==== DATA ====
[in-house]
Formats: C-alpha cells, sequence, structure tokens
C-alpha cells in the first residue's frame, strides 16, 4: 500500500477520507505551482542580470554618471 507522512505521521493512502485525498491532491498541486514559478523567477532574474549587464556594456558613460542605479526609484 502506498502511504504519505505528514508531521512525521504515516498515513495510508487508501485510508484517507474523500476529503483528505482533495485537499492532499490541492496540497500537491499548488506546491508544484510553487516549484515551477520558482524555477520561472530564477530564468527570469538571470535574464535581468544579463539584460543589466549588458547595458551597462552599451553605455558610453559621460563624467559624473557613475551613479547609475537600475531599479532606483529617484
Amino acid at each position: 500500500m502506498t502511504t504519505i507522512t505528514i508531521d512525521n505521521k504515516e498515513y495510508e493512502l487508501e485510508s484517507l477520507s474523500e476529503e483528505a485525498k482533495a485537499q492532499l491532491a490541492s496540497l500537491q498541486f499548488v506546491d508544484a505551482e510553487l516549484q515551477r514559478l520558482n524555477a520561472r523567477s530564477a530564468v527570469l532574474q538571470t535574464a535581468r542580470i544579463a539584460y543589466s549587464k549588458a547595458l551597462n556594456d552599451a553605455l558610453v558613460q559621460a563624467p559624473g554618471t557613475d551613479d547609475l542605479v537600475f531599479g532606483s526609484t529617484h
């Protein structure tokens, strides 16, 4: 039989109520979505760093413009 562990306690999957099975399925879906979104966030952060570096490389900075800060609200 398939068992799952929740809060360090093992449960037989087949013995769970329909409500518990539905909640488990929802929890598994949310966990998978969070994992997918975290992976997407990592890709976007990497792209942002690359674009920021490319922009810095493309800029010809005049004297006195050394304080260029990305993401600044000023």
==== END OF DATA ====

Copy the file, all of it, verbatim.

[in-house]
Formats: C-alpha cells, sequence, structure tokens
C-alpha cells in the first residue's frame, strides 16, 4: 500500500477520507505551482542580470554618471 507522512505521521493512502485525498491532491498541486514559478523567477532574474549587464556594456558613460542605479526609484 502506498502511504504519505505528514508531521512525521504515516498515513495510508487508501485510508484517507474523500476529503483528505482533495485537499492532499490541492496540497500537491499548488506546491508544484510553487516549484515551477520558482524555477520561472530564477530564468527570469538571470535574464535581468544579463539584460543589466549588458547595458551597462552599451553605455558610453559621460563624467559624473557613475551613479547609475537600475531599479532606483529617484
Amino acid at each position: 500500500m502506498t502511504t504519505i507522512t505528514i508531521d512525521n505521521k504515516e498515513y495510508e493512502l487508501e485510508s484517507l477520507s474523500e476529503e483528505a485525498k482533495a485537499q492532499l491532491a490541492s496540497l500537491q498541486f499548488v506546491d508544484a505551482e510553487l516549484q515551477r514559478l520558482n524555477a520561472r523567477s530564477a530564468v527570469l532574474q538571470t535574464a535581468r542580470i544579463a539584460y543589466s549587464k549588458a547595458l551597462n556594456d552599451a553605455l558610453v558613460q559621460a563624467p559624473g554618471t557613475d551613479d547609475l542605479v537600475f531599479g532606483s526609484t529617484h
């Protein structure tokens, strides 16, 4: 039989109520979505760093413009 562990306690999957099975399925879906979104966030952060570096490389900075800060609200 398939068992799952929740809060360090093992449960037989087949013995769970329909409500518990539905909640488990929802929890598994949310966990998978969070994992997918975290992976997407990592890709976007990497792209942002690359674009920021490319922009810095493309800029010809005049004297006195050394304080260029990305993401600044000023």